There may be credit implications with Trans Mountain

June 1 (UPI) — With the federal government in Canada taking over the Trans Mountain oil pipeline effort, critics and investment analyst warned of credit implications.

On Tuesday, the federal government announced plans to purchase Kinder Morgan‘s pipeline and terminal assets for $ 3.5 billion, two days before the company was set to shelve the project. Kinder Morgan has been steering efforts to triple the capacity of a pipeline to Canada’s west coast amid bitter provincial divisions.

Ahead of the federal intervention, Moody’s Investors Service said oil-rich Alberta could face a significant loss in revenue if the project were cancelled. Alberta’s budget forecast is pegged to an average price of West Texas Intermediate, the U.S. benchmark for the price of oil, at $ 63 per barrel by 2020.

WTI was trading around $ 69 per barrel on Friday, but at a steep discount to the global benchmark, Brent. Without more pipeline capacity, much of the extra oil coming from North America would be landlocked, leaving WTI at a discount.

Moody’s warned that if Alberta’s price forecast for WTI could be a source of risk. Alberta Premier Rachel Notely said not moving ahead with the project could cost the Canadian economy around $ 30 million (USD) per day.

For Kinder Morgan, Moody’s said the federal decision was credit positive because it removes “significant risk” for the company and eliminates the need for another $ 4.9 billion in costs “and the uncertainty of construction scheduling and completion given the opposition to the project from the province of British Columbia, environmentalists and some First Nations.”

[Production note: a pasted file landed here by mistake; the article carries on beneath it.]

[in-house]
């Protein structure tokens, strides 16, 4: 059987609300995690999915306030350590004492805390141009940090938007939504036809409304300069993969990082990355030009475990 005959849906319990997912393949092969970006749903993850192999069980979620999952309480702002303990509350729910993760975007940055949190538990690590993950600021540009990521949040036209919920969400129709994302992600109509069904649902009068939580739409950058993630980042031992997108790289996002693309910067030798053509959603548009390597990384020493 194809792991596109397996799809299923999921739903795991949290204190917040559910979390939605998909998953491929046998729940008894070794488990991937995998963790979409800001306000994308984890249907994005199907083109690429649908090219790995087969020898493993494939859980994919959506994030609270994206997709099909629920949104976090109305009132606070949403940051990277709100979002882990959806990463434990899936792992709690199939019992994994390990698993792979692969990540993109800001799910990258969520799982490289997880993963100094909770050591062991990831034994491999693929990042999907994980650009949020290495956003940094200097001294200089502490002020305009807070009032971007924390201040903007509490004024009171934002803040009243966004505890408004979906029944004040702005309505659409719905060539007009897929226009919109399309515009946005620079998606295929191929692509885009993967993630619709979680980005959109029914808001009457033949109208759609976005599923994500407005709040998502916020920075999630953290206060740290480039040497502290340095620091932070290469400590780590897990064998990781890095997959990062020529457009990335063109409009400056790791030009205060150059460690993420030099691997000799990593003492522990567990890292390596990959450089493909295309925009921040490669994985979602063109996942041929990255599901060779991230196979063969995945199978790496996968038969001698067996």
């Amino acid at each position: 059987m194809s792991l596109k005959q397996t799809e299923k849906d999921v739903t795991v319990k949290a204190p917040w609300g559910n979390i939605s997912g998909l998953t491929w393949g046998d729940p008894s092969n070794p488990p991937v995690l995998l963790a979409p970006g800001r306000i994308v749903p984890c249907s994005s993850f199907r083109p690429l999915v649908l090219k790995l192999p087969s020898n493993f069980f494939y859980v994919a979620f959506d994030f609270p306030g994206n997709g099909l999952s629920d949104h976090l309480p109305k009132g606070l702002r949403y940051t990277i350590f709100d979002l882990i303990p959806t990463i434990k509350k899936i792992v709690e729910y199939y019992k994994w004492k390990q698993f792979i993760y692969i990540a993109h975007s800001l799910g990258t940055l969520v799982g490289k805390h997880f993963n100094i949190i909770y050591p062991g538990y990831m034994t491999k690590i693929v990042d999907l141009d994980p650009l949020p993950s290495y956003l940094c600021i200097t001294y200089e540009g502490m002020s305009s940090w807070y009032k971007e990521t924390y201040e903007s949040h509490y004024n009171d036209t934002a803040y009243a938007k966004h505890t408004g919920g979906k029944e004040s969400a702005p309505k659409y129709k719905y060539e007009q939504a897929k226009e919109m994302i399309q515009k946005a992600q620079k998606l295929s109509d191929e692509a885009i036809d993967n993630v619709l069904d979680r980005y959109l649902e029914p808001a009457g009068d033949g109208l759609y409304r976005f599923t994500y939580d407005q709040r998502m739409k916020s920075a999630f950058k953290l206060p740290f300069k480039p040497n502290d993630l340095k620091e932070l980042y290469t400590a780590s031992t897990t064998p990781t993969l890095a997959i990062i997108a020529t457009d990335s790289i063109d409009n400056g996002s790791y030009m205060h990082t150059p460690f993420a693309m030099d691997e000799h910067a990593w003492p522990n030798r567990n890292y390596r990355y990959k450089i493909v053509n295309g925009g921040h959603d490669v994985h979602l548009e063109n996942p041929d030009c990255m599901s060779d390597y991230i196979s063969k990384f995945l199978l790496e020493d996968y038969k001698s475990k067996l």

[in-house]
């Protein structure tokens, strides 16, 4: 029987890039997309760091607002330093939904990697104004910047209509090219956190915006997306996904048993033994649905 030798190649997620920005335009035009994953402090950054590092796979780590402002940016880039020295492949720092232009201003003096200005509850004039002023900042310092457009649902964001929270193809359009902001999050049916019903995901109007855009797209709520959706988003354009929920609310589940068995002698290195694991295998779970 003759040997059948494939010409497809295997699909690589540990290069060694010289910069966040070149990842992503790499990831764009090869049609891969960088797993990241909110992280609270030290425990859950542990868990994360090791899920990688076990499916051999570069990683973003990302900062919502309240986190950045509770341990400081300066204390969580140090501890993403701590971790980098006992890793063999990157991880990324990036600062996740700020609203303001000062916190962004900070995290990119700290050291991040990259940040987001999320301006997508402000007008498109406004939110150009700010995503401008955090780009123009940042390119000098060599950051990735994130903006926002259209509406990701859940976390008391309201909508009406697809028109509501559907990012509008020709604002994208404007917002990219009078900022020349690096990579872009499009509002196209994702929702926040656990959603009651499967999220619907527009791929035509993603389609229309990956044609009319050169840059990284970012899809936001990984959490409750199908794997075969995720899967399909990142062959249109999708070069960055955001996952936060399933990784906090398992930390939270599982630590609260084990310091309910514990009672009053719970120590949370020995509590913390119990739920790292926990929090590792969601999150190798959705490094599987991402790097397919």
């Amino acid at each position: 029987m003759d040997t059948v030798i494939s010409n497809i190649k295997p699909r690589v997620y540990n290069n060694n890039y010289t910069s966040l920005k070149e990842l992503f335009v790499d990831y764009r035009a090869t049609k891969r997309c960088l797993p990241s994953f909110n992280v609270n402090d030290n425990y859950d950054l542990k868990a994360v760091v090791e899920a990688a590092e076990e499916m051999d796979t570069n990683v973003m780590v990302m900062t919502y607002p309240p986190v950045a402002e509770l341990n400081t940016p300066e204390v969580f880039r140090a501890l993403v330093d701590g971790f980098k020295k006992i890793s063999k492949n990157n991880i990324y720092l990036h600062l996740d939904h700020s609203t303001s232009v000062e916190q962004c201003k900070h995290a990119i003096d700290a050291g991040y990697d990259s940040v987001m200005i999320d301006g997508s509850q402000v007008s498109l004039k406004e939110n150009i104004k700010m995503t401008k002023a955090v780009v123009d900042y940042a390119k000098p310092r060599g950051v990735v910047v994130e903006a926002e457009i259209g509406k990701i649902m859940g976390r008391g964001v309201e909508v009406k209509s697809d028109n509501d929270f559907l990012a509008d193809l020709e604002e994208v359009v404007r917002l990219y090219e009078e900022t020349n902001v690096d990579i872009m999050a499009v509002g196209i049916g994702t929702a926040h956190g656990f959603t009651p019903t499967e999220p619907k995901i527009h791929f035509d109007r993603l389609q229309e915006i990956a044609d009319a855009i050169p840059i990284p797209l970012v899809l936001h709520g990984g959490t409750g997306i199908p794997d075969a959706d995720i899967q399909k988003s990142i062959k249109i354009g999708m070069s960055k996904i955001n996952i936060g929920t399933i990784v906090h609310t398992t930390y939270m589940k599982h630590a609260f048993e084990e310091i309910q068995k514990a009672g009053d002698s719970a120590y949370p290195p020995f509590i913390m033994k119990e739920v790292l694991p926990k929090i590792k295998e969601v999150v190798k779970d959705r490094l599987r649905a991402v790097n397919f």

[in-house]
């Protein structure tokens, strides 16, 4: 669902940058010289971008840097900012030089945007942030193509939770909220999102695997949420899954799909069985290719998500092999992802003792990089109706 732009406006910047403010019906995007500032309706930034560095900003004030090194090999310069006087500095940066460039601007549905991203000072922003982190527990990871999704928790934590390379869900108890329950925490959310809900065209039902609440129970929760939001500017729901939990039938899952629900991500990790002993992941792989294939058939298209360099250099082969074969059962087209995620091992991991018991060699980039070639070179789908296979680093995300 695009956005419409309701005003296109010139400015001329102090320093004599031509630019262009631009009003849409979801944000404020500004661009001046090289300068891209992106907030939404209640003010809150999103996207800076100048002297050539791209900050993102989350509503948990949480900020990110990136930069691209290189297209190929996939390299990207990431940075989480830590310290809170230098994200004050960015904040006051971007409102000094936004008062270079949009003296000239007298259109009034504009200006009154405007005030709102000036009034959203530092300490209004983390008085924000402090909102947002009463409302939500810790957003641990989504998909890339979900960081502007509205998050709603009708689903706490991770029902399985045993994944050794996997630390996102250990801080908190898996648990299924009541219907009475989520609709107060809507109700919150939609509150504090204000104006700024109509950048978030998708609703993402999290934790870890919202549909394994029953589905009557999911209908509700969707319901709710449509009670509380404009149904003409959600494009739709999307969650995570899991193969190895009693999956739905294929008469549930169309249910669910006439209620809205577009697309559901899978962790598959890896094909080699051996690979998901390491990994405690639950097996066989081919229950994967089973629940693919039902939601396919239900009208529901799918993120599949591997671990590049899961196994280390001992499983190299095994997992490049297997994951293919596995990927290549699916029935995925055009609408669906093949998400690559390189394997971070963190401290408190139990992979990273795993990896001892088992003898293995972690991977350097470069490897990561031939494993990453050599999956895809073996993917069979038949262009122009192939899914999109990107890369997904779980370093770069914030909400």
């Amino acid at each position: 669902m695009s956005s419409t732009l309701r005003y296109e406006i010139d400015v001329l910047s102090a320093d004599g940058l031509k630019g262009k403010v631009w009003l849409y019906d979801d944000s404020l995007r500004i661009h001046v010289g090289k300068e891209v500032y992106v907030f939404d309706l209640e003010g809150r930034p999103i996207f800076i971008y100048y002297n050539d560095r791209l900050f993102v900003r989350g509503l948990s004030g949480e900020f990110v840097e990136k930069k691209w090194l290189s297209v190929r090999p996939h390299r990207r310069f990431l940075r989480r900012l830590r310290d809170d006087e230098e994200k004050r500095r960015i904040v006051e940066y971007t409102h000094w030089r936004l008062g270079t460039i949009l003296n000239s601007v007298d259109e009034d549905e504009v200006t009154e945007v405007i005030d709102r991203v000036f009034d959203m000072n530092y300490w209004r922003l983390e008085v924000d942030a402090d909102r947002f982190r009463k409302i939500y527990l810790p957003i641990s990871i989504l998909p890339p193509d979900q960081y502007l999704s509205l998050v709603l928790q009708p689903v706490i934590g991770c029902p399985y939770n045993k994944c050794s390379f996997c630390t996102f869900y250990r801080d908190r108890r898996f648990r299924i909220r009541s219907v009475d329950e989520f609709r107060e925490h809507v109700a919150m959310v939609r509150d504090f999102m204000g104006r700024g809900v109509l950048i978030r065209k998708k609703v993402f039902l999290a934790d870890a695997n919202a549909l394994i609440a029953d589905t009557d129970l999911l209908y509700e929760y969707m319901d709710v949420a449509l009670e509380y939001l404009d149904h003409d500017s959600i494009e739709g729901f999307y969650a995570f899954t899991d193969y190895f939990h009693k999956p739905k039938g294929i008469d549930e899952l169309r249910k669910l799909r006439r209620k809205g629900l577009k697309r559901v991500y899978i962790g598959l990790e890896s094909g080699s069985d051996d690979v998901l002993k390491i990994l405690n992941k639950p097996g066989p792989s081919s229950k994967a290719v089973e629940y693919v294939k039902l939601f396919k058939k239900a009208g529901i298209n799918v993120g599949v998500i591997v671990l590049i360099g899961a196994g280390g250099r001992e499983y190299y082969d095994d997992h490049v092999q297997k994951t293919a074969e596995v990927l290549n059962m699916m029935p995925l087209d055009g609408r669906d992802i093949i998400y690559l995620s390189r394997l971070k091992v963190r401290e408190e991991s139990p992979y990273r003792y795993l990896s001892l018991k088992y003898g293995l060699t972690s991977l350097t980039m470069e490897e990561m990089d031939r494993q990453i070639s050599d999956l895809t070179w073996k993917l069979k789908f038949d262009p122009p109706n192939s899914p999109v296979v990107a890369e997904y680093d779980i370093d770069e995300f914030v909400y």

Amid concerns about Kinder Morgan’s loan package for Trans Mountain, and given the federal intervention, advocacy group Rainforest Action Network said major pipeline projects are risky investments.

“This debacle should prove once and for all that tar sands oil is an unbankable sector,” Patrick McCully, the group’s climate and energy director, said in a statement emailed to UPI.

British Columbia Premier John Horgan said his government, which has moved to thwart the project, would continue to defend provincial interests. For the western province, projects like Trans Mountain present a source of environmental concern.

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